flumpie: (Default)
So, um, yeah, apparently your back isn't yet strong enough for you to be able to enjoy your ExerSaucer. After I put you in, I started thinking, "I wonder if her back is strong enough". As I was thinking it, sure enough, you bent at the waist and, with your hands at your sides, crashed your head down atop the activity center.

Sorry about that, sweetie.

Luckily, your big sister was able to quickly distract you:

flumpie: (Kanga and Roo)
Dearest Charlie,

Today was your two-month check-up. You had to get four shots. And I was the one who had to hold you still while you got them.

One minute we were looking at each other - talking and smiling. The next minute, someone was piercing your soft skin - repeatedly. For your whole life, I've kept you warm and safe and tried to protect you. And all you know now is that I was there when you were hurt - and I wasn't fixing it. You looked so betrayed. It was the first time I've really let you down. But believe me, the pain you felt today pales when compared to pertussis or polio. Vaccinating you was the best possible choice; the only one really.

And today won't be the last time I let you down. Hopefully it will always be for such a good reason.

flumpie: (Eeyore - Floating Calm)
My darling child,

I really do think that, in the last hour, you've doubled in size. You've been kicking and stretching and now my belly is incredibly tight. So tight, in fact, that your big sister, Emily, has been bouncing quarters off of it. I don't think you can grow anymore in the next 104 days - there's just not room!
flumpie: (Kanga and Roo)
My sweet Flumpie,

If you do not stop leaping on my bladder, I will have no other choice but to put you in a lengthy time out on the Thinking Step as soon as you are born - so that you can contemplate your actions.

With great love,

flumpie: (Default)
Here are some pictures we took on your ultrasound day.

Here's your Nana, right before our appointment, still thinking you are a boy!

Here's us - your Mom and Dad:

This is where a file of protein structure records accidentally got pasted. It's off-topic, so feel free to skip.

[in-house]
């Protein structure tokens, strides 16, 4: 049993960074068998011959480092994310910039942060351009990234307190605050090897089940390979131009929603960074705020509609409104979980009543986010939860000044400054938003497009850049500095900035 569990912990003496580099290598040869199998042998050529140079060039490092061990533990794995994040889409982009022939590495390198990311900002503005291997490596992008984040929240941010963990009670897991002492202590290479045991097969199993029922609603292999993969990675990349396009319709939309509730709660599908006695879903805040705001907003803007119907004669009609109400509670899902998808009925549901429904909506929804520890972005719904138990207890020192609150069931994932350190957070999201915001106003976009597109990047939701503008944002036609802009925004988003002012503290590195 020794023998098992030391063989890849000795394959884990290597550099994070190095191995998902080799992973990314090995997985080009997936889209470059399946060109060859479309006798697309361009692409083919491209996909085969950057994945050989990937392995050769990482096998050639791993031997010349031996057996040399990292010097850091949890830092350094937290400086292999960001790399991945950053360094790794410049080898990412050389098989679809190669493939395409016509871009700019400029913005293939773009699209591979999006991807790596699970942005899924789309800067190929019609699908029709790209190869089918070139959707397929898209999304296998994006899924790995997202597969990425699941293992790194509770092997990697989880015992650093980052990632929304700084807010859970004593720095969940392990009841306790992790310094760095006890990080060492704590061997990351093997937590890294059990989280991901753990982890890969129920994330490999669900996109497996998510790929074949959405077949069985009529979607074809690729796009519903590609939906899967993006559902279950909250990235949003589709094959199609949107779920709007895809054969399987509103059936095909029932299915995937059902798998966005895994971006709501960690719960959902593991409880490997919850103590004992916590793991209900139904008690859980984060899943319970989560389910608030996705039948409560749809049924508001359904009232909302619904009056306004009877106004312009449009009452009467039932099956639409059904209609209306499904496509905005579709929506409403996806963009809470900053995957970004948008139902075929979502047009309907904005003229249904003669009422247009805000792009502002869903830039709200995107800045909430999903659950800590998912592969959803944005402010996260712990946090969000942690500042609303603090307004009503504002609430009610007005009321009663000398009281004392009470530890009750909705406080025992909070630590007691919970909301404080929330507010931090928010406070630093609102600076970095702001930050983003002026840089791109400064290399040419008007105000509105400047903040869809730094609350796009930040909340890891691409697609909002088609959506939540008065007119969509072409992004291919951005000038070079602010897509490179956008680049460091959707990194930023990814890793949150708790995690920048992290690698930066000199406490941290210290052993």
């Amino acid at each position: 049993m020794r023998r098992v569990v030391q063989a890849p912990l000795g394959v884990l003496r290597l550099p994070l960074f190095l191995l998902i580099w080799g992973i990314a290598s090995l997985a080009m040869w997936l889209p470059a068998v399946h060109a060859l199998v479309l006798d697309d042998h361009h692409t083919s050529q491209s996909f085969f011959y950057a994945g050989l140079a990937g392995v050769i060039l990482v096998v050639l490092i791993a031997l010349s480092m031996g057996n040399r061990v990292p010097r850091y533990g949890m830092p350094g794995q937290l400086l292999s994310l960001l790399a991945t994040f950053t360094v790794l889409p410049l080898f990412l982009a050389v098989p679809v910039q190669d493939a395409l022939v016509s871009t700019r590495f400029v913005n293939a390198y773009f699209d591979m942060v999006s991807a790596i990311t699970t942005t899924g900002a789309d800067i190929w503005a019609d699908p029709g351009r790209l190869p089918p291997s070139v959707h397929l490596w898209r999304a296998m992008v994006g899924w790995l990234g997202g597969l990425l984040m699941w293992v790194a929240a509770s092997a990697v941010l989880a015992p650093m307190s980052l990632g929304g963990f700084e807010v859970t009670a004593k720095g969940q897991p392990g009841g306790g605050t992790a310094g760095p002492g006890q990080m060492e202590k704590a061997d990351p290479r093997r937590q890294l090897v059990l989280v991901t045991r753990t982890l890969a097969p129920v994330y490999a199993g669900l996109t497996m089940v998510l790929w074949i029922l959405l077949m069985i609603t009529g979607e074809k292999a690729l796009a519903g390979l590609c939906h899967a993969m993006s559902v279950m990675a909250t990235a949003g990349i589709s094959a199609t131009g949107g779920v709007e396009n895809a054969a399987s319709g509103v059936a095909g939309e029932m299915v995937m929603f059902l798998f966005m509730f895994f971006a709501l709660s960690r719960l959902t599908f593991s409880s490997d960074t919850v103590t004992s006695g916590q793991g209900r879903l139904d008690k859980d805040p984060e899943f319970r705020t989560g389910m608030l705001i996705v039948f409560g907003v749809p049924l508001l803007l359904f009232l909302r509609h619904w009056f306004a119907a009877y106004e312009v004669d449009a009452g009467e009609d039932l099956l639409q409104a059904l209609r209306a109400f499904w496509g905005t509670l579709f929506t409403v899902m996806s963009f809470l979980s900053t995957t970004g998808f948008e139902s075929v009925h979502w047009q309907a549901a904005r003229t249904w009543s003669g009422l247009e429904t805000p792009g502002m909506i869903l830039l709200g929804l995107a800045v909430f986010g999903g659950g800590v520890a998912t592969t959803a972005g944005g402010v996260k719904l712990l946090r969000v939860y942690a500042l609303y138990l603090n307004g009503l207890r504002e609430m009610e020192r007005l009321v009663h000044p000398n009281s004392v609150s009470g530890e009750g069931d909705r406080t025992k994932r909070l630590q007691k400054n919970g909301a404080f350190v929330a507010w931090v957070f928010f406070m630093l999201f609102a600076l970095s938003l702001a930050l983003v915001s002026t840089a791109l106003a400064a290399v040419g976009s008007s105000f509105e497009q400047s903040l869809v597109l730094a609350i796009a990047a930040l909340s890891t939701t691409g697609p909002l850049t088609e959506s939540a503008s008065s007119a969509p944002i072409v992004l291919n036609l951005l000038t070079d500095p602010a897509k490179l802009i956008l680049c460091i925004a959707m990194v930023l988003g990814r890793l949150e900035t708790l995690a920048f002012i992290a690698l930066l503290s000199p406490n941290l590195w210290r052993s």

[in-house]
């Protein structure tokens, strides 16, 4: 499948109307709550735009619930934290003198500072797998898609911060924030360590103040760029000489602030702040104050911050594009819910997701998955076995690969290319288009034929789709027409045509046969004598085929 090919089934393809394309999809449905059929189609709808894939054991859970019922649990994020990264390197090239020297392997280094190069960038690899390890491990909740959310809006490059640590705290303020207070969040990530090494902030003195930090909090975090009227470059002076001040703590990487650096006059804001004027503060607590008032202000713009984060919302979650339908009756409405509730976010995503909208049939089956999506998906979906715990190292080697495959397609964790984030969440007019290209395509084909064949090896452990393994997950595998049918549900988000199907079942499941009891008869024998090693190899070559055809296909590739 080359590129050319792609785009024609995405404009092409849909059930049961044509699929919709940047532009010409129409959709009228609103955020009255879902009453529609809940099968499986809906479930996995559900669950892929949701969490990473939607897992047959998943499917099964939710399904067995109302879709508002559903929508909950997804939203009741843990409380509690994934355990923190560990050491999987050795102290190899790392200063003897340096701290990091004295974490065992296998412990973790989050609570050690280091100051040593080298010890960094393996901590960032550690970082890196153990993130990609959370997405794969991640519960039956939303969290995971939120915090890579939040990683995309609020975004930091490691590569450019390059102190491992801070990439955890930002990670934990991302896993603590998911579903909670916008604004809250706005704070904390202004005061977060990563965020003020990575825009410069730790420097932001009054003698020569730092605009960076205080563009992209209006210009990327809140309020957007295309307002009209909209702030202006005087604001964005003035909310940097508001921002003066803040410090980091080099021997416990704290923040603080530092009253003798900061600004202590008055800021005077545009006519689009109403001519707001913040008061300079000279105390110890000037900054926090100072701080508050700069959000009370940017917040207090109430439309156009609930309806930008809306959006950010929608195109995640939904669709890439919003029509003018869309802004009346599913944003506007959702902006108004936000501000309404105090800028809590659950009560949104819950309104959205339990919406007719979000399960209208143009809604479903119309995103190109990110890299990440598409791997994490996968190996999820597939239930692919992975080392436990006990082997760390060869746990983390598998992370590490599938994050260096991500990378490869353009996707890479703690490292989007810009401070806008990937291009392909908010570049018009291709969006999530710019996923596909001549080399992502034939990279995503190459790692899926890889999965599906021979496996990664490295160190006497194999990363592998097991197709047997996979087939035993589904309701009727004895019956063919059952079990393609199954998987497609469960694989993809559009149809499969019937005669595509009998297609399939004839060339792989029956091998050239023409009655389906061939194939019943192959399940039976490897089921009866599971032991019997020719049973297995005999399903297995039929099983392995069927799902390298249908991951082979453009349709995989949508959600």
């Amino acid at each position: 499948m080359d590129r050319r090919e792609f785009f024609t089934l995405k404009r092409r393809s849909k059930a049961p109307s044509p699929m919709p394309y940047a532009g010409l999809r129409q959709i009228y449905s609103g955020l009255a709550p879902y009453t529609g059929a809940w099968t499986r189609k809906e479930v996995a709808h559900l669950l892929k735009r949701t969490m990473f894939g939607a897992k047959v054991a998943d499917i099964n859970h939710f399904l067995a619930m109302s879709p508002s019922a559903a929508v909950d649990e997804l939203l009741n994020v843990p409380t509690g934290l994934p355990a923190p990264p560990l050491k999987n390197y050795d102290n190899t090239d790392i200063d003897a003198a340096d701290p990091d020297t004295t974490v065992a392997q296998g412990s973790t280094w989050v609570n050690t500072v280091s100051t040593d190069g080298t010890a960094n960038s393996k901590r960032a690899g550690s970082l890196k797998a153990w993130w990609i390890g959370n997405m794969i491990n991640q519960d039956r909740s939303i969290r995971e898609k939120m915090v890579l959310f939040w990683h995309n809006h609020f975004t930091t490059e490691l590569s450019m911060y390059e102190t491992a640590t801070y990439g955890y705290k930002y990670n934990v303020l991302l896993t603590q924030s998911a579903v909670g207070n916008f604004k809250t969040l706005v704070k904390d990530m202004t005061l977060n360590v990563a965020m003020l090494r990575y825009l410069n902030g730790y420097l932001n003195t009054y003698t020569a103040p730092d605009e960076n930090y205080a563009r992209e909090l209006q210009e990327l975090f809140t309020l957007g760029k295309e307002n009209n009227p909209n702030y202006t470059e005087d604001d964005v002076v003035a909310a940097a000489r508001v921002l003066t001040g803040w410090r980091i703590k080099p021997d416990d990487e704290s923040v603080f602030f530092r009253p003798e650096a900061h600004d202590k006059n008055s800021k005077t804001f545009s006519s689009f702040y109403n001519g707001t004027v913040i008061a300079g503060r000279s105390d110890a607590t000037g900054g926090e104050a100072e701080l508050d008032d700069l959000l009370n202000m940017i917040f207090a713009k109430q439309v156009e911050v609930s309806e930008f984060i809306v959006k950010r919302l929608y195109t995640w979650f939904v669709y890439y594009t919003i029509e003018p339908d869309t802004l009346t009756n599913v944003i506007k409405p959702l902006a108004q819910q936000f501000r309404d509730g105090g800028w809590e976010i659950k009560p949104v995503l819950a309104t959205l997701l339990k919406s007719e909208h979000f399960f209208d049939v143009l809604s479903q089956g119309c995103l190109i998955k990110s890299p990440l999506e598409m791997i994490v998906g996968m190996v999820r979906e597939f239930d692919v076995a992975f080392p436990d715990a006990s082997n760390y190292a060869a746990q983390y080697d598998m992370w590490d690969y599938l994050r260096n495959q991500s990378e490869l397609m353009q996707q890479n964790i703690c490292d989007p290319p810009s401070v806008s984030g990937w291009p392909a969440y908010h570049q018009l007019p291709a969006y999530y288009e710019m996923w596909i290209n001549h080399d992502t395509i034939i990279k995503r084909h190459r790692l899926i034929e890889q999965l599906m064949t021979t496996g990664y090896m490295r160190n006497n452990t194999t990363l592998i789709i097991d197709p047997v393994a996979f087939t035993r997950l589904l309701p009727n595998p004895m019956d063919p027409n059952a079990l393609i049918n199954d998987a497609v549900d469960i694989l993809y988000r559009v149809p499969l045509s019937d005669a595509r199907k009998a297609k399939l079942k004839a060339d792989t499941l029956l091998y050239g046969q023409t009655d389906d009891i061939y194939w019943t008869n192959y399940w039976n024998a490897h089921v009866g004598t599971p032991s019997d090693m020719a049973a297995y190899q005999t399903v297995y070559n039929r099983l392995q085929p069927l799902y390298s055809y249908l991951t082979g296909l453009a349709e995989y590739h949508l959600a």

Here you are:

After our appointment, we went to buy new yarn!
flumpie: (Kanga and Roo)
I got a little sick at work and they told me to come in and see a doctor. So, they hooked me up to an IV to put fluids into me. And then, the very nice lady doctor asked me if I'd like to try to hear you! Well, of course I did! So, she put the speaker thing on my belly and, for just a second, we heard the very fast heartbeat of a baby. It's so weird that babies' heartbeats are so much faster than grown-ups. And then, as we listened, there was a "sploosh" sound and the doctor said, "Well, he just kicked and swam away!"

It was very exciting! I just wish your dad or sister had been able to hear it too.
flumpie: (Default)
I'm still getting sick all the time. The doctor is putting me on medicine that will hopefully stop me from getting so sick so often. The problem is that it makes me sleepy. I forgot that part and took a pill at school and then almost fell asleep in the middle of a Social Studies lesson. True, it was a lesson about the Homestead Act which isn't terribly exciting - unless you're Laura Ingalls Wilder. But still, I've taught more boring stuff and not needed a nap in the middle of it.

Anyway, more about you!

You're swimming!
The baby has begun moving inside the womb although it's too small for mom to notice. Most of the joints are formed now - elbow, wrist, knee, shoulder, and ankle as well as the hands, fingers, feet and toes.
flumpie: (Flumpie - Roo)
... and you're making me a mom for the second time. So thank you!

Sometimes babies are planned and wished for. And sometimes they are unexpected surprises. But, even the planned ones are, somehow, more than anyone could ever have imagined. And that's true if it's your first baby or, I guess, your 10th. (Not that I expect to have that many.)

Here's something Aunt Betty sent me which I thought might be kind of fun for you to read later on.

Being a Mom

We are sitting at lunch one day when my daughter casually mentions that she and her husband are thinking of "starting a family."

"We're taking a survey," she says half-joking. "Do you think I should have a baby?"

"It will change your life," I say, carefully keeping my tone neutral.

"I know," she says, "no more sleeping in on weekends, no more spontaneous vacations."